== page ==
The Internet of Things (IoT) has been called the next Industrial Revolution. In a recent report, BI Intelligence found that there will be 34 billion devices connected to the Internet by 2020, which represents an increase from 10 billion in 2015.
Today’s IoT startups are laying the groundwork of a new economy that connects physical and digital realms—subsequently creating a world in which people are closer together and information has the potential to travel faster than ever before. It’s a rewriting of society into one global entity.
Fundamentally, IoT is about taking any physical object and turning it into a digital device. Anything from pills to the average “dumb” coffee machine can be transformed into an “IoT” device – connected to a network and able to transmit one (or multiple) forms of data. Tracking, personalization, and remote upgrades are just a few possibilities when you have a connected IoT device. Imagine a world in which billions of devices are working in together to transmit, on the aggregate, terabytes of data.
IoT is going to open doors within numerous industries, necessitating a need for a new digital infrastructure. In a recent Innovation Journal study of 92 corporate executives, 38 percent of respondents reported that they were already investing in connected products as key focal points within their organizations. Of these respondents, 51.1% are exploring market opportunities, and 59.8 percent are developing strategies and ideas. But only 35.9% have launched products.
The time for innovation is now. Here’s RocketSpace’s take on how IoT will transform the following 3 industries:
Worldwide, healthcare staff shortages have climbed into the millions, and the expectation is that the number will rise. With a need for more efficient processes, IoT solutions will help ensure expediency and efficiency in the delivery of care. For instance, startup Obaa combines electronic health records (EHR) and pager systems so that staff can share information that optimizes care for patients. Other solutions include technologies for monitoring chronic conditions for preventative care, remote monitoring solutions for patients to remain in connection with their doctors.
The IoT for healthcare sector is expected to become a $117M market by 2020, which represents 40 percent of the IoT market as a whole. IoT will bring improvements to quality of care and efficiency in care delivery.
Consumer Packaged Goods
Among CPG companies, IoT tech has transformed transactional processes into personalized experiences for consumers and informative, data-driven resources for retailers. Marketers are now able to collect and utilize comprehensive data about how, when, why, and who, are purchasing products. Some of the use cases for IoT in CPG include efficient inventory management, targeted marketing, and limiting product waste. IoT tech will become especially important as rising online sales are causing surging demands for warehouse space and optimization. Other use cases include data collection, personalization, and targeting based on wearables, mobile GPS, and in-home motion sensors.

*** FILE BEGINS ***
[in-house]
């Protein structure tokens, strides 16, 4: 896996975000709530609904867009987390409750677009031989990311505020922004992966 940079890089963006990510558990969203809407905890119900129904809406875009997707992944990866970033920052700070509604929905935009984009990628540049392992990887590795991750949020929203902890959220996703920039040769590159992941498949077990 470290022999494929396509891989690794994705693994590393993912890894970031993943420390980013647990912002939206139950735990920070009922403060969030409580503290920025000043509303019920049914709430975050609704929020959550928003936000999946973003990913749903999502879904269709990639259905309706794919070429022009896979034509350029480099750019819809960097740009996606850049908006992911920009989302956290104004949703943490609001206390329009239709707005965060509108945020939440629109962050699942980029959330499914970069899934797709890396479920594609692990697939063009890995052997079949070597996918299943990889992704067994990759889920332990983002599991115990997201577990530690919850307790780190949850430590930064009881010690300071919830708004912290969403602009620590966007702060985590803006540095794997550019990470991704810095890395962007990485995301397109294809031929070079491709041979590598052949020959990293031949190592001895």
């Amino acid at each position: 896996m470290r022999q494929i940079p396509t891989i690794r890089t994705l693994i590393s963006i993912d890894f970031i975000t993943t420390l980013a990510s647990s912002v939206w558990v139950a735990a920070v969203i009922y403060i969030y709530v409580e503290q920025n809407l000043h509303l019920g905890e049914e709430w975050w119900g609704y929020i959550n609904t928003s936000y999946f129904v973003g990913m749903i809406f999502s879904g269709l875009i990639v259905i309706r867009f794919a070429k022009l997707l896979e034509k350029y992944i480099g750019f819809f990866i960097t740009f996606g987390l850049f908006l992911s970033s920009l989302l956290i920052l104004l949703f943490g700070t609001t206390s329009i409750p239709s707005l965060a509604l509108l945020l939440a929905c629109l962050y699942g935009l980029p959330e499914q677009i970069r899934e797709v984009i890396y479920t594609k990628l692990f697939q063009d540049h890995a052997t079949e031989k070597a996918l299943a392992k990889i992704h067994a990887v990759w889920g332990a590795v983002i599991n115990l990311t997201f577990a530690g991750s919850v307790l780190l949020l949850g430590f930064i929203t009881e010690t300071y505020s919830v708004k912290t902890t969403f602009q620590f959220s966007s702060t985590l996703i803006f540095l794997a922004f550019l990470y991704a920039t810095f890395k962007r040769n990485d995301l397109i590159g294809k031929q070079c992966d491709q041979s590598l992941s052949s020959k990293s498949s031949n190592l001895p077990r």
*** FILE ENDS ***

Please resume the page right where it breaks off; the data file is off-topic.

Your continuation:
Sensewhere, an indoor positioning technology, can track where users are inside a store and send them mobile advertisements according to which part of the store they are visiting and what they are looking for. Other solutions provide real time information on products that consumers see in store. EPIC Semiconductors, for example, has created a solution where a nano chip is put in food packaging and connects with a mobile app, so shoppers can receive more information about different food items as they shop.
CPG companies that have incorporated IoT solutions into their business in 2013 experienced revenue gains of 13.1 percent.
IoT helps employers build more substantive, lasting relationships with their workforces. With 57 percent of employees feeling detached from their leadership, organizations must find new and innovative ways to engage their talent: hiring is expensive—on average, it costs 20 percent of an employee’s salary to find a suitable replacement.
With IoT tech, employers can find new and creative ways to connect with their workforces. Fitness trackers, healthy eating programs, and tech that helps workers quit smoking are enabling gamification of wellness. Solutions are also emerging for companies to optimize productivity. Companies like Do, for instance, are helping employers find optimal times for meetings and other productivity boosts.
IoT also enables safety. Businesses spend $170 billion per year on occupational injuries, many of these taking place in the service industry.8 In an effort to make service jobs safer, IoT startups are making an effort to monitor risks. SmartCap, for example, is a startup that makes smart hats with sensors that track fatigue. If a truck driver or a construction worker begins to fall asleep on the job or is too fatigued to continue working safely, it will issue an alert.
Connected devices are building stronger, more empathetic bridges between employees and leadership in the workforce.
The Tip of the Iceberg
These 3 examples are just the beginning of a technological transformation that is yet to unfold.
Every quarter, RocketSpace publishes a new Disruption Report for Corporate Members.. The most recent edition explores the role of IoT in logistics/transportation, financial services/insurance, manufacturing, entertainment, retail, and more.
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